In order to get PHP to run I had to enable Includes on Apache webserver. No one can actually see my .php files because when they're fetched by the server they're rendered and the client sees just css/html/whatever. It might just highlight my newness with PHP.

Is it possible for someone to break the PHP-rendering part of my server such that clients would be able to see my .php code when they request a page?

And if this can happen, what are some preventative measures I can take to ensure my commercial code stays closed-source?

Again, this might not even be a real concern, but I'd love to know.

  • If your webserver is properly configure no, there is not a single chance of that happening. – Prix Apr 11 '11 at 2:46
  • Also see stackoverflow.com/questions/3939020/… – deceze Apr 11 '11 at 2:49
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    Have you attempted to work with Apache's if/else IfModule yet? IE <IfModule mod_php5.c> ... render the page</IfModule> else give error doc instead? – bob-the-destroyer Apr 11 '11 at 3:01

There are two ways for this to happen:

  1. A misconfigured web server that doesn't execute PHP files. This has nothing to do with the user triggering an error.
  2. Running customized debugging features that display errors with code on screen. For example, if you use a third party framework, it may automatically do that. The user could possibly trigger something like this.

To help prevent any of these situations from causing problems:

  • Do not embed any sensitive information (e.g., passwords) into your source files. Instead, include them from files that live outside the web root. So if your source becomes visible, nobody will be able to access that private data.

  • Do not display errors on screen in production. A database password could show up in the exception thrown.

  • Be sure to disable any development/debug settings on production.

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As others have said, a misconfigured web server that treats .php files as plain text will happily serve up your source code.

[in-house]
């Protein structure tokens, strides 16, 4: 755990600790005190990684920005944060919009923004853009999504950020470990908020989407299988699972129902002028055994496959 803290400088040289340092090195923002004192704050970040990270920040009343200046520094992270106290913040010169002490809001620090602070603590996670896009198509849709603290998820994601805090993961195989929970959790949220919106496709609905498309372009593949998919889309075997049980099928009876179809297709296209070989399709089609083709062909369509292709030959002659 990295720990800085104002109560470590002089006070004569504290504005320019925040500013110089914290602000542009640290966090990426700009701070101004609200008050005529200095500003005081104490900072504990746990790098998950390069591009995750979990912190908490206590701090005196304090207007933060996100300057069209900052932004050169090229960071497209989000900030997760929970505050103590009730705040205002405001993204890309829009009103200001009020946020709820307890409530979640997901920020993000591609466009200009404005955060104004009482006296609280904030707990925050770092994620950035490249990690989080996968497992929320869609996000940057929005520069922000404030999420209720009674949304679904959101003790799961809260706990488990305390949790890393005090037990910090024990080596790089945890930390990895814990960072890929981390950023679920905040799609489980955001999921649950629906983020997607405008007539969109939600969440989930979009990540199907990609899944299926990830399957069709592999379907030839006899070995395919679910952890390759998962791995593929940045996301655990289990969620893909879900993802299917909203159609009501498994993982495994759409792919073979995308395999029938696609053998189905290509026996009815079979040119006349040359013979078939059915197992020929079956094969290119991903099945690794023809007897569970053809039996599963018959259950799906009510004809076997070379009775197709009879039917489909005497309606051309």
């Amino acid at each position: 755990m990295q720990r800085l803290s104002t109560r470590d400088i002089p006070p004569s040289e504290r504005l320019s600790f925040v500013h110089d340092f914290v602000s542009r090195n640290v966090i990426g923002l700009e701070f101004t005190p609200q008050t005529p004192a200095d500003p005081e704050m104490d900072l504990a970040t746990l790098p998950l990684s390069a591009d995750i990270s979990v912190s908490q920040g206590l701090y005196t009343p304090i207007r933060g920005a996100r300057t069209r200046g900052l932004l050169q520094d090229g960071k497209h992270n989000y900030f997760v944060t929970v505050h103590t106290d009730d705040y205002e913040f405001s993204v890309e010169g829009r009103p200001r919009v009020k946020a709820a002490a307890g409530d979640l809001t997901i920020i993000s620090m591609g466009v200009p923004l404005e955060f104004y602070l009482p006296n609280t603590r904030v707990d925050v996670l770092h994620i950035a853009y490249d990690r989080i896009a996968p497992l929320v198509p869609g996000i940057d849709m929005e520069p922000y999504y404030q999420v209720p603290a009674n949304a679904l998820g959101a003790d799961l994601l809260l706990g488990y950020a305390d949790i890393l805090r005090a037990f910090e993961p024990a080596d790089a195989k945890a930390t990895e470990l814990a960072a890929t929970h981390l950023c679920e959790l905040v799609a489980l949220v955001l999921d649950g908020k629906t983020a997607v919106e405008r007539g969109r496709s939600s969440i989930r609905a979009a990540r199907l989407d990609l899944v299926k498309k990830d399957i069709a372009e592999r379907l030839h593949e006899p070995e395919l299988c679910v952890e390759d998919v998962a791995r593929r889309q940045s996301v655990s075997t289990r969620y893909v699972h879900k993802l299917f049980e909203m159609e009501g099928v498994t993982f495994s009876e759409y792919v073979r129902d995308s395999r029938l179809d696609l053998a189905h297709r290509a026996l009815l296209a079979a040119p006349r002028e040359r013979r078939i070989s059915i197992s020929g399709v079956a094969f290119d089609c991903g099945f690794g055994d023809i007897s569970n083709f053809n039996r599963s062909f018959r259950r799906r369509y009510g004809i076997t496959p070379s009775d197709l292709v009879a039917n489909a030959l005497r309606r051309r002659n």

Most frameworks (both public or in-house) these days, however, keep very little php code in a web-accessible area. Typically, there's a single index.php file in the document root, which includes and calls code in other files that are wholly outside the document root.

Usually, you'll have something like this:

/path/to/proj/            <-- your project root
/path/to/proj/application <-- holds most of your appication code
/path/to/proj/lib         <-- third-party libraries go here
/path/to/proj/public      <-- your web server uses this as the document root.
/path/to/proj/public/index.php   <-- single point of entry into your applicaiton.  all requests are routed through here.
/path/to/proj/public/images      <-- static resources, like images, also live under the docroot.

Rewrite rules are typically used to marshall any requests through the one public index.php file.

With a setup like this, if your webserver were to become misconfigured in a way that would cause it to transmit your code, you'd be pretty much covered. The only leak would be your index.php file, which is probably a couple of include/require statements, and single function/method call. Nothing sensitive at all.

Look at the standard Zend Framework or Symfony (or any framework, really), file layout, for a clearer picture.

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is it possible for someone to break the PHP-rendering part of my server such that clients would be able to see my .php code when they request a page?

This can only happen when the web server software has been misconfigured to not process .php files as PHP. There is no user-triggerable way for this to happen.

The few times that this has happened in the past on high-profile sites have been configuration errors and typos, like failing to properly open the <?php tag, thus exposing the rest of the code in that one file.

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No. PHP code on a correctly-configured will not output itself, unless you tell it to. (Misconfigured servers that don't know that they should be executing .php files will probably just output them as plain text. In this case, you would be in trouble.)

You'd only need to watch for this in rare situations — for example, when you are fetching of the contents of a file and outputting it to the user, you could add a check that the file being fetched is not your PHP code.

But in 99 of the 100 cases, you don't need to worry about this.

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This isn't really a normal concern but writing/using insecure PHP (and other software for that matter) could leave holes. For PHP it's important to use defensive programming like escape SQL queries that include any user provided input. Strip special characters (htmlentities() helps but isn't always enough) and be security minded in what you allow people to enter that effects your code and databases directly.

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I'd say it really depends on the security of the server itself, if it became vulnerable to attacks there's a chance your codes may be compromised as well.

As for PHP being exposed it's also on the server settings, in the past I've seen people asking why they are seeing their PHP code displayed on the web page which is caused by using the short-hand tag <? which is by default not usually enabled to servers causing PHP to be displayed.

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